Even before language, babies learn the world through sounds
It’s not just the words, but the sounds of words that have meaning for us. This is true for children and adults, who can associate the strictly auditory parts of language— vowels produced in the front or the back of the mouth, high or low pitch—with blunt or pointy things, large or small things, fast-moving or long-staying things.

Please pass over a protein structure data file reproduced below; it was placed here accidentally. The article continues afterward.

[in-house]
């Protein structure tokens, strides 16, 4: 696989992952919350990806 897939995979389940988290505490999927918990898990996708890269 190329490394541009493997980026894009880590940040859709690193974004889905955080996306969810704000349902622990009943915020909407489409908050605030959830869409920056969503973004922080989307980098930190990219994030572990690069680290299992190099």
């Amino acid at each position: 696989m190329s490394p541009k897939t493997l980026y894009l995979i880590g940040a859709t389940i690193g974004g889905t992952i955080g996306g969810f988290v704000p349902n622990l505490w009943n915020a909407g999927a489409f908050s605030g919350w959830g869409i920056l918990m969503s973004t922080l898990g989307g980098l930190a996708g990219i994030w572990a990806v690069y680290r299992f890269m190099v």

Do the same principles apply for young infants, and not just to things, but also to abstractions? A new study by Marcela Peña, Jacques Mehler, and Marina Nespor, working together at the International School for Advanced Studies, in Trieste, Italy and Catholic University of Chile, says yes. For the first time ever, the researchers have demonstrated that these physical properties of speech are associated, very early in life, with abstract concepts—in this case, larger and smaller. The findings will be published in an upcoming issue of Psychological Science, a journal of the Association for Psychological Science.